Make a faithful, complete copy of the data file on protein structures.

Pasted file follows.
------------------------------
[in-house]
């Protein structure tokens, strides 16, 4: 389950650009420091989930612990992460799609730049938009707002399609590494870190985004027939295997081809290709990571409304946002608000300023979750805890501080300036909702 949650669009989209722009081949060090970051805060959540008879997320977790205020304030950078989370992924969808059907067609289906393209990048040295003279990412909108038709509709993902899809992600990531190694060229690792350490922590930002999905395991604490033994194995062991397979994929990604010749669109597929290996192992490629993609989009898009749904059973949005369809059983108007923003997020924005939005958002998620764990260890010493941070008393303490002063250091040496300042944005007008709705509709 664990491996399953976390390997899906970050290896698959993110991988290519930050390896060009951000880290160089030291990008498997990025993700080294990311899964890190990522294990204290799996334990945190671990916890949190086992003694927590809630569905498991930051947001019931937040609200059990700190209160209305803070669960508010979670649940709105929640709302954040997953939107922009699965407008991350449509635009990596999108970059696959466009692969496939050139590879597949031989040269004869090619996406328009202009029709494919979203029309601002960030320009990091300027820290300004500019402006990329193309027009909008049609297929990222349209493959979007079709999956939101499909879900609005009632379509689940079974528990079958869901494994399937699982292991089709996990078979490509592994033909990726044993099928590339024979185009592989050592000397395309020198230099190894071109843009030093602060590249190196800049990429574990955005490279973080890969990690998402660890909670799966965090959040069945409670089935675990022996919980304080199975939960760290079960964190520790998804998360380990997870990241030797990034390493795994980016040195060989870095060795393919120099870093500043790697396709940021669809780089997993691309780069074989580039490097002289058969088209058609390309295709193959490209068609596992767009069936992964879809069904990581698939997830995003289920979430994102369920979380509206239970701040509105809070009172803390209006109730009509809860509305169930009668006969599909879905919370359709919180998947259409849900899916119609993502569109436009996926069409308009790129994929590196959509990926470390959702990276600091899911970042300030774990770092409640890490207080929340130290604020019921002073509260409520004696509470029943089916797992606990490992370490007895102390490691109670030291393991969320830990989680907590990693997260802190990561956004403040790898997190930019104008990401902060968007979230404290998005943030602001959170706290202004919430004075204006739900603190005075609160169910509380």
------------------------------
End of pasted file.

[in-house]
């Protein structure tokens, strides 16, 4: 389950650009420091989930612990992460799609730049938009707002399609590494870190985004027939295997081809290709990571409304946002608000300023979750805890501080300036909702 949650669009989209722009081949060090970051805060959540008879997320977790205020304030950078989370992924969808059907067609289906393209990048040295003279990412909108038709509709993902899809992600990531190694060229690792350490922590930002999905395991604490033994194995062991397979994929990604010749669109597929290996192992490629993609989009898009749904059973949005369809059983108007923003997020924005939005958002998620764990260890010493941070008393303490002063250091040496300042944005007008709705509709 664990491996399953976390390997899906970050290896698959993110991988290519930050390896060009951000880290160089030291990008498997990025993700080294990311899964890190990522294990204290799996334990945190671990916890949190086992003694927590809630569905498991930051947001019931937040609200059990700190209160209305803070669960508010979670649940709105929640709302954040997953939107922009699965407008991350449509635009990596999108970059696959466009692969496939050139590879597949031989040269004869090619996406328009202009029709494919979203029309601002960030320009990091300027820290300004500019402006990329193309027009909008049609297929990222349209493959979007079709999956939101499909879900609005009632379509689940079974528990079958869901494994399937699982292991089709996990078979490509592994033909990726044993099928590339024979185009592989050592000397395309020198230099190894071109843009030093602060590249190196800049990429574990955005490279973080890969990690998402660890909670799966965090959040069945409670089935675990022996919980304080199975939960760290079960964190520790998804998360380990997870990241030797990034390493795994980016040195060989870095060795393919120099870093500043790697396709940021669809780089997993691309780069074989580039490097002289058969088209058609390309295709193959490209068609596992767009069936992964879809069904990581698939997830995003289920979430994102369920979380509206239970701040509105809070009172803390209006109730009509809860509305169930009668006969599909879905919370359709919180998947259409849900899916119609993502569109436009996926069409308009790129994929590196959509990926470390959702990276600091899911970042300030774990770092409640890490207080929340130290604020019921002073509260409520004696509470029943089916797992606990490992370490007895102390490691109670030291393991969320830990989680907590990693997260802190990561956004403040790898997190930019104008990401902060968007979230404290998005943030602001959170706290202004919430004075204006739900603190005075609160169910509380």